i=start;
sum=0;
while(i<=end):
sum=sum+i;
i=i+1

lck.acquire()
q.put(sum)
lck.release()
print("trd %d sum=%d"%(self.trdid,sum))
return data

q = queue.Queue(10)
lck=threading.Lock()
max_n=int(input("Enter range"))

trds=int(input("Enter No of threads"))

step1=int(max_n/trds);

start1=1;

end1=step1;

print("step",step1)

i=1;

l=[];
# l=[t1,t2,t3...]
ticks1 = time.time()
while(i<=trds):
print("Thread %d range %d - %d "%(i,start1,end1))
t1=thread1(i,start1,end1,q);
t1.start()
l.append(t1)

start1=start1+step1
end1=end1+step1
i=i+1
n=len(l)
i=0;

while (i<n) :
print("I amhere")
t=l[i]
t.join(10)
i=i+1

lck=threading.Lock()

sum=0
while not q.empty():
data = q.get()
sum=sum+data
print("sum",sum)

ticks2 = time.time()

print("Run time",ticks2-ticks1)

###################################

import threading
import time;

class thread1(threading.Thread) :

def __init__(self,trdid,start,end):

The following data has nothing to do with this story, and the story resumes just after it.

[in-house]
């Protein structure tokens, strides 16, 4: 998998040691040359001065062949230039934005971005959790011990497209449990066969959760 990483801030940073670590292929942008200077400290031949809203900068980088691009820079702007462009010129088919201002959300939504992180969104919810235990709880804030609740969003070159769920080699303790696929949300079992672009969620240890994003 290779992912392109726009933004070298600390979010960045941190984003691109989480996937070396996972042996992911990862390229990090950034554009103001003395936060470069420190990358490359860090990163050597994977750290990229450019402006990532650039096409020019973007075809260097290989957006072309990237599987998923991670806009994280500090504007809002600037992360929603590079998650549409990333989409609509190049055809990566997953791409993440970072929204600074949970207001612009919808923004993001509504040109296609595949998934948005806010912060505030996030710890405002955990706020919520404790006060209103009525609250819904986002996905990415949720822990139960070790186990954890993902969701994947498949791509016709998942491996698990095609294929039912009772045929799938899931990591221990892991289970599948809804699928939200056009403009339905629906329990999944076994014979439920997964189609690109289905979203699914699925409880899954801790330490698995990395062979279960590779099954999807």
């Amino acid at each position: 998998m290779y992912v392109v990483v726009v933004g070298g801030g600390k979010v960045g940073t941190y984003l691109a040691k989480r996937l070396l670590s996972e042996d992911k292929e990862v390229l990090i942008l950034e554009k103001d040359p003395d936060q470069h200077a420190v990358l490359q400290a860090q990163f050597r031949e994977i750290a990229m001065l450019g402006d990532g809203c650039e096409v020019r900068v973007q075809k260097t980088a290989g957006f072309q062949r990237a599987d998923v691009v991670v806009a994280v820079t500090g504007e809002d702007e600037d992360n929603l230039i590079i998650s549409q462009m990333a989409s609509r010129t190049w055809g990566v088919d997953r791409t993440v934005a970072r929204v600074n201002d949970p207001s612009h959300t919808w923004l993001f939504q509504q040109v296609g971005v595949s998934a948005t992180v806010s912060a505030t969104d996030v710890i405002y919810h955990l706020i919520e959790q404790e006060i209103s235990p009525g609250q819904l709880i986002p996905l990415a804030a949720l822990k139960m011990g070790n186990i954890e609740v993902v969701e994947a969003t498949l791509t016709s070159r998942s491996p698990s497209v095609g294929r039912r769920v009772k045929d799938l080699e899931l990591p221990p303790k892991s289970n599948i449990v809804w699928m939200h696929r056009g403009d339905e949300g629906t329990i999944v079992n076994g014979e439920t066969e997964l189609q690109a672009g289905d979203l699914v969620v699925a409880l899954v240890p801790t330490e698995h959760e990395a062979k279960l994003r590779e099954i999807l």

threading.Thread.__init__(self)
self.tread_id=trdid;
self.start=start
self.end=end
def run(self):
add(self.start,self.end)

def add (start,end):

i=self.start;
sum=0;
while(i<=self.end):
sum=sum+i;
i=i+1
# lck.release()
# threading.Thread.join(10)
print("sum=",sum)
# return sum

t1=thread1(1,1,50);
#t2=thread1(2,51,100);
#lck=threading.Lock()

t1.start()
#t2.start()

t1.join(10)

#t2.join(10)

#print("sum by trd 1", s1);
#print("sum by trd 2", s2);

#print("sum=",s1+s2)

#####################################################################

import threading
import time;
import queue

class thread1(threading.Thread) :

def __init__(self,trdid,start1,end1,q):

threading.Thread.__init__(self);
data = threading.local()
self.start1=start1
self.trdid=trdid
self.end1=end1
self.q = q

def run(self):
self.add(self.start1,self.end1)
def add (self,start,end):
data = threading.local()
i=start;
sum=0;
while(i<=end):
sum=sum+i;
i=i+1

lck.acquire()
q.put(sum)
lck.release()
# threading.Thread.join(10)

# threading.Thread.join(self)
print("trd %d sum=%d"%(self.trdid,sum))
return data

q = queue.Queue(10)

t1=thread1(1,1,5,q);
t2=thread1(2,6,10,q);
lck=threading.Lock()

ticks1 = time.time()
t1.start()

t2.start()

t1.join(10)

t2.join(10)

sum=0
while not q.empty():
data = q.get()
sum=sum+data
print("sum",sum)

ticks2 = time.time()

print("Run time",ticks2-ticks1)

##################################################